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The Relay

Part 3

Section I: Episode 5

August 17, 2014

Second-place Galavar looked around. He had climbed the net; now it was time for the heavy lifting.

Nightlight was nowhere to be seen. She had already completed the challenge, and was gone. Instead there were throngs of cheering spectators, held back behind crude stanchions. They framed an open dirt area where Galavar saw the baskets he would need to lift. The baskets were arranged along a series of tiered platforms. The challenge was clear: He would have to carry all of his baskets to the top platform tier.

Behind the platforms, the seven remaining joggers waited to take on the final leg of the relay. Galavar finally noticed his team member Ornithate and realized that she was shouting at him. Her eyes were lit up and she was jumping and waving.

"What did you say?!" he called.

"You're almost there!" she cried, straining for her tiny voice to be heard over the din. "Nightlight just left!"

"How'd she do it?"

"I couldn't see!"

That was by design. And the crowd had a tradition: They'd never say.

"Was it easy for her?"

"I think so. She was fast."

I wonder what she did.

Galavar jogged forward to the platforms, flexing his exhausted arms. On the ground before the first tier was a row of seven baskets, each filled with rocks. The platform behind it stood about hip-high. Were it not for the jar of water, this would be easy.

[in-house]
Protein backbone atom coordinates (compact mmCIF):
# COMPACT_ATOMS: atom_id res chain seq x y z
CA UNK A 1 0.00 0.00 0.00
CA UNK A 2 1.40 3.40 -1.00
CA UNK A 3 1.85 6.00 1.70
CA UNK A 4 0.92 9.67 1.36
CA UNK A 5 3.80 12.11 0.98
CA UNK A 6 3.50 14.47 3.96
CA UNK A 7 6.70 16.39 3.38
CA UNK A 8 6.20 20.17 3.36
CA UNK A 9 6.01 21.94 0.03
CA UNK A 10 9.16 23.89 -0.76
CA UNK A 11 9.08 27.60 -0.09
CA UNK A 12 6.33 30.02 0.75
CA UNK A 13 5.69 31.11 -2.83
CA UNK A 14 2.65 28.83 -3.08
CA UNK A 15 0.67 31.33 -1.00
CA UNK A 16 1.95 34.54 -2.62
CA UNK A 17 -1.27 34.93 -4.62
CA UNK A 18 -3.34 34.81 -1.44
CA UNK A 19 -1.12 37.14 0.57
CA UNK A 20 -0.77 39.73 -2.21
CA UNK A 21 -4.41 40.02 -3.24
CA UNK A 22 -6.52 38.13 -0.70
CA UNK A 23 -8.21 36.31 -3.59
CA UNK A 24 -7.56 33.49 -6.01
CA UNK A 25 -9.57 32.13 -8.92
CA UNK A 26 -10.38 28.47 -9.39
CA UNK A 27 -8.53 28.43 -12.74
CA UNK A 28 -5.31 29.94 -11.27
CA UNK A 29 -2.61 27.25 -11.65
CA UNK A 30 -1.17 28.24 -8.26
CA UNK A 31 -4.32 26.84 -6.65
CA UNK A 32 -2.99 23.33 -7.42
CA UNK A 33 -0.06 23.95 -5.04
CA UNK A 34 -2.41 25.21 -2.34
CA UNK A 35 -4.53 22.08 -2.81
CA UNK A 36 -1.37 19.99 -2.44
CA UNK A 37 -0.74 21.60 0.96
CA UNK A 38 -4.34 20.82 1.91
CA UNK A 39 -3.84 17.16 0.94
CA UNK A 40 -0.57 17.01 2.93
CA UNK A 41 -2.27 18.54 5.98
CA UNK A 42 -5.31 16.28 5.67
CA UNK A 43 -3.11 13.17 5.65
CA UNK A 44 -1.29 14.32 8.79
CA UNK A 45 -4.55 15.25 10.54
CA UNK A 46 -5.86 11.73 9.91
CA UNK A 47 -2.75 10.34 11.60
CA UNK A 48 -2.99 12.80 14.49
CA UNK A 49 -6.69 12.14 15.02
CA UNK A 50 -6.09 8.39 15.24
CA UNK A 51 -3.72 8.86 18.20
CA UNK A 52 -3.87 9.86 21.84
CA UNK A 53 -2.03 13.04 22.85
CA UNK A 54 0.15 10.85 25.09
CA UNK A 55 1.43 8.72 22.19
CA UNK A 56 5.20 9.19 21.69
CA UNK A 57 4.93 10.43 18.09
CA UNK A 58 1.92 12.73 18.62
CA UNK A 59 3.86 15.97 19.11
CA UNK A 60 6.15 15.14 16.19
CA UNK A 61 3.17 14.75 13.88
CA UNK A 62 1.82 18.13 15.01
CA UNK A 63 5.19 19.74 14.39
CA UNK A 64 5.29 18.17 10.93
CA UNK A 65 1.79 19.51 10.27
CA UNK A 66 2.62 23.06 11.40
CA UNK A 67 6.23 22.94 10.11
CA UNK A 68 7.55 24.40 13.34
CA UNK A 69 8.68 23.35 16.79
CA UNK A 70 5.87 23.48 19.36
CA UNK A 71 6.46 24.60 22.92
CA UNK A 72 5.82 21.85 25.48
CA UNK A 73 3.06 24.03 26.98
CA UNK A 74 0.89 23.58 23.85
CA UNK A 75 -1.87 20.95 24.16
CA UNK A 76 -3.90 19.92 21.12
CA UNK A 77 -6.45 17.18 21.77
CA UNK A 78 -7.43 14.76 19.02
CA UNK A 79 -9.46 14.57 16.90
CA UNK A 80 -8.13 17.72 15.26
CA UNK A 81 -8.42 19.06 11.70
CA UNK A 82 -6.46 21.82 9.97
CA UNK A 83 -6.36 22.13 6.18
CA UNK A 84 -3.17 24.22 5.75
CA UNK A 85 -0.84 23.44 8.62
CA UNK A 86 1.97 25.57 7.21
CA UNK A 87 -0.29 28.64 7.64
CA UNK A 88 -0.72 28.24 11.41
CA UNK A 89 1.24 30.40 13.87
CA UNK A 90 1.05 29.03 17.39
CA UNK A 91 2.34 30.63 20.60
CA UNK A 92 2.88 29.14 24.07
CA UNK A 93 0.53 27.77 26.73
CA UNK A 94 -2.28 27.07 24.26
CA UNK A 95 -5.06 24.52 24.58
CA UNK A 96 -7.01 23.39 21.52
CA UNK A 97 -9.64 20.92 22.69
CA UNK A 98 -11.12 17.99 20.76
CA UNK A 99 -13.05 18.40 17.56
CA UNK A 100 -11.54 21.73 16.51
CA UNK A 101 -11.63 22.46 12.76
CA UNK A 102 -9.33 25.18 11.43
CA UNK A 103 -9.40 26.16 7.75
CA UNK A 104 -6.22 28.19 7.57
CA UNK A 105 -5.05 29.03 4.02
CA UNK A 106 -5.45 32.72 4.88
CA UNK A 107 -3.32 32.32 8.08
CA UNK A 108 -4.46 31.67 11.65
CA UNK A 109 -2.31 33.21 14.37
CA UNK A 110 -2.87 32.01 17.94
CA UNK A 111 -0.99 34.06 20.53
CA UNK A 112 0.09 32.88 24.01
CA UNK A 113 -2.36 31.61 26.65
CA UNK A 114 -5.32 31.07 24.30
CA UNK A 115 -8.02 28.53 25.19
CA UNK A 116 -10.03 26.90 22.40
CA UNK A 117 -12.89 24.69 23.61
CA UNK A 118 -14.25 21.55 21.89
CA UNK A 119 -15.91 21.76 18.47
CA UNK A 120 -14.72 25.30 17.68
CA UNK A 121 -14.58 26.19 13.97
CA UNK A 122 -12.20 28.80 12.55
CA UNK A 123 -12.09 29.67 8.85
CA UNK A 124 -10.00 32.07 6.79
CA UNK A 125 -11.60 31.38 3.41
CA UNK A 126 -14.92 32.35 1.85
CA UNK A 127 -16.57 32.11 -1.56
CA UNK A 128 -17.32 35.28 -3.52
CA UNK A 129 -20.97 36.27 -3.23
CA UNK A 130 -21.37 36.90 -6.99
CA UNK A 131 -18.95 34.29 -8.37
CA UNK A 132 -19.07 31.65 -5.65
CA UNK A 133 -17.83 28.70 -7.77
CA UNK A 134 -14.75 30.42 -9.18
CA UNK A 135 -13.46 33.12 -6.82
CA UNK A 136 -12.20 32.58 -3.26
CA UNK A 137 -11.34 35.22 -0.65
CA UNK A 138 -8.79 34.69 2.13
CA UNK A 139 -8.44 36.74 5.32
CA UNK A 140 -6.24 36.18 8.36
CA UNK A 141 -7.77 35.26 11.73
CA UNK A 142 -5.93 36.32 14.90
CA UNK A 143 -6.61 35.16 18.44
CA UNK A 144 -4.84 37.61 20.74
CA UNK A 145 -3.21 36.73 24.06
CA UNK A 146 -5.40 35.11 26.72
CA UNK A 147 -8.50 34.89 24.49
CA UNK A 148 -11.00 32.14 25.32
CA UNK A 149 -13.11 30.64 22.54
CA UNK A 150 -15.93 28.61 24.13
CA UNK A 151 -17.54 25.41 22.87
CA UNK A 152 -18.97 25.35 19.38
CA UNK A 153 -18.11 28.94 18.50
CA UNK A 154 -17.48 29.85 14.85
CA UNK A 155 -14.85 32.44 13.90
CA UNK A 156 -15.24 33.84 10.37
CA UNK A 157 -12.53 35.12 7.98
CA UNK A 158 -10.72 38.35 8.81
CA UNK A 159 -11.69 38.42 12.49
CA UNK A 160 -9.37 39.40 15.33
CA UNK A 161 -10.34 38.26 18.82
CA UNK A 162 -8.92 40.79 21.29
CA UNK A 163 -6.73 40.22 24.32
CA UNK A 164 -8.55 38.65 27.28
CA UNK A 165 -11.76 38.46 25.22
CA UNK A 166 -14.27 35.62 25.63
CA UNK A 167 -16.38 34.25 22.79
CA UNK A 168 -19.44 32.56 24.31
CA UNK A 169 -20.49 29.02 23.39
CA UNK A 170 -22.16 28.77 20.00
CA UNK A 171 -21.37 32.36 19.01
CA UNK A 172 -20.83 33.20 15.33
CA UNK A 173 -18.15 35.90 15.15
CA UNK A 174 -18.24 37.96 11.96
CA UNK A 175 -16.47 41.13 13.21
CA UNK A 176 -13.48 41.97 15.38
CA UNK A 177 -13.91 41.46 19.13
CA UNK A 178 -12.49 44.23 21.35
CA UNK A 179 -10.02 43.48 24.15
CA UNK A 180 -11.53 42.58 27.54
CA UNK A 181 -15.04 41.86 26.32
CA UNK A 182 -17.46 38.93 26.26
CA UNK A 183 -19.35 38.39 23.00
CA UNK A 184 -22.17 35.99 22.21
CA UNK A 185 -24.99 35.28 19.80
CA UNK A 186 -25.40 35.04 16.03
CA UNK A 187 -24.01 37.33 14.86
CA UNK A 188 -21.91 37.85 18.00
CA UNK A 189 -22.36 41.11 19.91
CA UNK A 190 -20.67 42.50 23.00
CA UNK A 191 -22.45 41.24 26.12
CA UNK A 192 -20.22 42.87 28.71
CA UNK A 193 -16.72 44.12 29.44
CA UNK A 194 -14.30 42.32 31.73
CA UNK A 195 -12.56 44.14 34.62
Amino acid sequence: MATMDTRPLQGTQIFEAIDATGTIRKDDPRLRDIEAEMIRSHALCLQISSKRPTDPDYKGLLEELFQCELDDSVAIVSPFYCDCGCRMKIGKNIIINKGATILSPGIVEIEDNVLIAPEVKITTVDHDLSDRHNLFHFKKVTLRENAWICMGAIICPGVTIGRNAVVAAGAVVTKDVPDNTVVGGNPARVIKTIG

Taking the jar in his left hand and putting the baton in the grip of his teeth, he tested the weight of the first basket with his right arm. It was heavy. But he hoisted it up with a huge grunt, then braced the jar underneath it to lend extra strength from his left arm, and that was enough for him to guide the basket onto the platform. Then he carefully climbed onto the first tier himself. It was a lot more difficult with the water jar, which he wasn't allowed to set down, but he managed it, and the crowd shouted approval.

On the first tier was the basket he had just placed, along with another row of seven more baskets. These ones were bigger and clearly heavier, and the next tier was belly-high.

Galavar took a couple of breaths and flexed his exhausted arm, then dove right into the thick of it. He hefted up the first basket, again with his right arm, and with a maddened groan he got it up high enough for him to put his left hand underneath the bottom, and guided the basket onto the second tier.

He switched the jar of water over to his right hand, and with all his strength he took up the second basket. This one must have been half again as heavy as the first, and even the wicker fibers groaned from the strain. Sweat poured out of him and he muttered incoherently, probably swearing.